As I understand it, and maybe the readers can confirm this, during the age of the steam engine, the last car was a braking car, and had a "braker" on board. When the "chauffeur" blew a certain signal with his steam whistle, then the braker started to brake the train from the last wagon. So in this case, it seems the tech-development has actually gone backwards...

Mats Lindqvist,
Lund, Sweden

Interesting! Not something I would have thought about.

Hello Mats

I worked for a fair number of years as a testing engineer and as a performance engineer for the British railway system before I retired, so I think I can quote on this subject as well as anybody else on here. Freight and passenger braking was one of the aspects I got heavily involved in during my career.

Just to enlighten the people, I'll go through a few basics before coming to a few salient points.

Freight trains in Europe, America and elsewhere are usually braked by a pneumatic (ie compressed air) system. This system was invented in America (Westinghouse) and has been introduced widely. There are two major versions of this system. The first is the brake as used in America and elsewhere (but not generally in Europe). This I will dub the "Triple Valve" system. The real name escapes me for the moment! The second is known as the "Graduable" system which I describe briefly below, and is used extensively by European railways including the UK. It is worth mentioning here that the differences in the two systems relate to the overall control of the brakes rather then any fundamental differences in the brakes themselves.

Both systems consist of apparatus that maintains air pressure in a pipe that runs fron one end of the train to the other. This pipe is called the "Brake Pipe" (unsurprisingly). Pressure is maintained in this pipe by compressor(s) on the locomotive(s) hauling, embedded in, or pushing the train. The level of pressure in this pipe is controlled by the driver (or "engineer") by means of a hand-operated valve (called the "Driver's brake valve" in the UK).

Each locomotive and vehicle is equipped with friction brakes, either using discs and pads the same as you would find on a motor car only much larger, or brake blocks acting directly on the wheel treads. These brakes are operated by cylinders similar to the hydraulic cylinders you would find on a motor car, but a lot larger and operated by compressed air rather than hydraulic fluid. Admitting compressed air to the brake cylinders to increase the pressure within them puts the brakes on, and reducing the pressure takes them off again.

Now here's the "Graduable brake" bit....

On board each locomotive and freight vehicle (car) is another piece of kit (the "distributor") that monitors the pressure in the Brake Pipe and admits compressed air to the brake cylinders.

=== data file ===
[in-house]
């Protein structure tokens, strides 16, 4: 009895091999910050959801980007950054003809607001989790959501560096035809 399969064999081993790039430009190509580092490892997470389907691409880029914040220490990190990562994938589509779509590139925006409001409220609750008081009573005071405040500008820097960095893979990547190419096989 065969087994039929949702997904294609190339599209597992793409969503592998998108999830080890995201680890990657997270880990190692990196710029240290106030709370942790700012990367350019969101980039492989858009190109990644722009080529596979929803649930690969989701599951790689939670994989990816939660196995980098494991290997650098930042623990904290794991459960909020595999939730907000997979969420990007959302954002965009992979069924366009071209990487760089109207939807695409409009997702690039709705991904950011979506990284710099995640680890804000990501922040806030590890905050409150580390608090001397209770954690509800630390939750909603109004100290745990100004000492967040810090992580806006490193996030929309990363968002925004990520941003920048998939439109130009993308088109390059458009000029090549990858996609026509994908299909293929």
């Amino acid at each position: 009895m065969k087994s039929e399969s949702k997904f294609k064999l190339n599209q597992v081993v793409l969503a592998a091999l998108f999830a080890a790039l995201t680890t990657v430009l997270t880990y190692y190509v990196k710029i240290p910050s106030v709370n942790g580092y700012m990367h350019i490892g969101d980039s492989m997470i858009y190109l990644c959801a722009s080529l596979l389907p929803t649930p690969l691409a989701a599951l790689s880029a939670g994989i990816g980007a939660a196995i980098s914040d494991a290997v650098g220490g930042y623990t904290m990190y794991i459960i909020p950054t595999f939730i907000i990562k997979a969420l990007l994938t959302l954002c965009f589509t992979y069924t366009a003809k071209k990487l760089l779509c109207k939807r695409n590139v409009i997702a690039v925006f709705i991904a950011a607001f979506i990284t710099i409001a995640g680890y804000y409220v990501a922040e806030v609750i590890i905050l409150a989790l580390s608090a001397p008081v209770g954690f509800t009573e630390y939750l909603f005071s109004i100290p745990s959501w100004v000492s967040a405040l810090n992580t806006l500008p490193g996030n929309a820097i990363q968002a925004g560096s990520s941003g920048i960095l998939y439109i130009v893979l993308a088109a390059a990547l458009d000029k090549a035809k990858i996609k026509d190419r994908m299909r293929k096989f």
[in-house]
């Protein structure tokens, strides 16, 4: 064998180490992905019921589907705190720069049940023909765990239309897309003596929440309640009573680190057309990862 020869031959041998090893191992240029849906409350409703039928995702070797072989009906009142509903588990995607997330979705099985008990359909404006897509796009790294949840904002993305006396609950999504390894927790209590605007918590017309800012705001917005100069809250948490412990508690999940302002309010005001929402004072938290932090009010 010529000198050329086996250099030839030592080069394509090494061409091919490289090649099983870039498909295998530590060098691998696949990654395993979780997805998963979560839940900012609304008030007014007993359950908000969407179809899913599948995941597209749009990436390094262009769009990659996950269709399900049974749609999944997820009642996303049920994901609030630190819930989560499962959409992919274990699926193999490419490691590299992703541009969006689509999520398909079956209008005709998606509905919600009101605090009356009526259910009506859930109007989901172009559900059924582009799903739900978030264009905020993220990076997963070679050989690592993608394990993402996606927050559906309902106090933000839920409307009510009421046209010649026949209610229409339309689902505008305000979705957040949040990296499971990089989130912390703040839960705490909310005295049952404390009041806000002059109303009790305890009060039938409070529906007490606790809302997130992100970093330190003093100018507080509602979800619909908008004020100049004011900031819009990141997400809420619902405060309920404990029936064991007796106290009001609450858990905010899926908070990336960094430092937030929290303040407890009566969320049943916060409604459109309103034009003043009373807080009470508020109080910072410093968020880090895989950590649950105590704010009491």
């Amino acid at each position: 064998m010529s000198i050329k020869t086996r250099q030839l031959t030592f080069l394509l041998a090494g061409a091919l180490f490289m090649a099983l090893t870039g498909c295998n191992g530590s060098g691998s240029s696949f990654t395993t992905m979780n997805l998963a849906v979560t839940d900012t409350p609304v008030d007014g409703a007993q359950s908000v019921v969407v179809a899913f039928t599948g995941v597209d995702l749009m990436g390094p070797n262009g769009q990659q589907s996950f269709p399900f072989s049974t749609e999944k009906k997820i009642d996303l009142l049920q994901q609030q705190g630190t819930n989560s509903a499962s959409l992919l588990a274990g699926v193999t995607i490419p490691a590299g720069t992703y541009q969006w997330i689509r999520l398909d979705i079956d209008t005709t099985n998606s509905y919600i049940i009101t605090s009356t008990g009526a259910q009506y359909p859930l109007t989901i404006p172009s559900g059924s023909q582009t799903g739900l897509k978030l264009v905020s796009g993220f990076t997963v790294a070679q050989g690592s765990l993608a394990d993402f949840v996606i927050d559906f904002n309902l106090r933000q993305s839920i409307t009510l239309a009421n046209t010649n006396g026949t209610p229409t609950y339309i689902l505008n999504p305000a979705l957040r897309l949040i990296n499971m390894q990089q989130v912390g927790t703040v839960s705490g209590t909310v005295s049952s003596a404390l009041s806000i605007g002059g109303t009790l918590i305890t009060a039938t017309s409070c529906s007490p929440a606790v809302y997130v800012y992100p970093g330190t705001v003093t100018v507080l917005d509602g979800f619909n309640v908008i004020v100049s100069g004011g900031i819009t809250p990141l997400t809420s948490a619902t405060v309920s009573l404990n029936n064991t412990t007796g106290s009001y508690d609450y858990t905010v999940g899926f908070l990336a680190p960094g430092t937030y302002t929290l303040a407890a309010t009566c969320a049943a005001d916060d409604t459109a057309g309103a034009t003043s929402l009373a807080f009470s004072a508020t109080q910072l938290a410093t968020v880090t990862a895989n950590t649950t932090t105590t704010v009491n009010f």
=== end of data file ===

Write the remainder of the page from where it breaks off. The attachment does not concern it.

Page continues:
When the Brake Pipe pressure is at 5 bar (72.5 lb/in2) the distributor senses that the brakes need to be released fully (the "running" position), and the air pressure in the brake cylinders is vented to atmosphere.

When the Brake Pipe pressure is reduced to about 3.35 bar (48.5 lb/in2) the distributors sense that a full braking effort is required, and sufficient air is admitted to the brake cylinders to fully apply the brakes.

It follows that if the pressure in the Brake Pipe falls to zero, then the distributor will sense that the brakes are to be fully applied the same as at 3.35 bar. This is a safety feature that means that if the train breaks, say as a result of coupling failure, the Brake Pipe will be ruptured, the pressure in it will fall to zero, and the brakes will be applied throughout the whole train immediately, bringing the bits of it to a stand. The Brake Pipe connections between the vehicles automatically part when in tension so as to ensure that the Brake Pipe is vented. If you're near a freight line (or passenger line for that matter) have a look between the cars and you will see flexible hoses with red-coloured thingys in the middle. That's them.

For a Brake Pipe pressure between 5 bar and 3.35 bar the air pressure applied to the brake cylinders will be in proportion ie if the pressure is half way between 5 bar and 3.35 bar (4.175 bar) then the pressure in the brake cylinders should be approximately half the designed brake cylinder maximum pressure. The driver's brake valve controls this Brake Pipe pressure.

Each distributor is connected to a compressed air cylinder on the vehicle (the "brake reservoir"). The distributor is able to charge this reservoir with 5 bar compressed air from the brake pipe, so theoretically the vehicle should always have sufficient air to apply the brakes. In practice, the brake system can be enhanced with a second pipe running the length of the train (the "Main Air Pipe") that has air supplied direct from compressors on the locomotive at a higher pressure of 6.9 bar (100 lb/in2). The higher pressure in the brake reservoir means that the air can be admitted more quickly to the brake cylinders. It does not mean that the brakes normally work at a higher pressure - the distributor takes care of that - it makes the operation more efficient.

There are limits to train length using a graduable brake. This is because the Brake Pipe is itself an air reservoir and becomes too large to fill efficiently over long distances. This leads to difficulties controlling the pressure in the Brake Pipe throughout its length. The practical train length limit for a heavy freight train in Europe or the UK (ie with 102 tonne cars on 4 axles each) is about 750m. Because of brake dynamics and the weight of the vehicles the maximum speed of such a train is 60 mile/h (about 95 km/h). I have simulated the forces developed when this speed is exceeded, and they are quite frightening.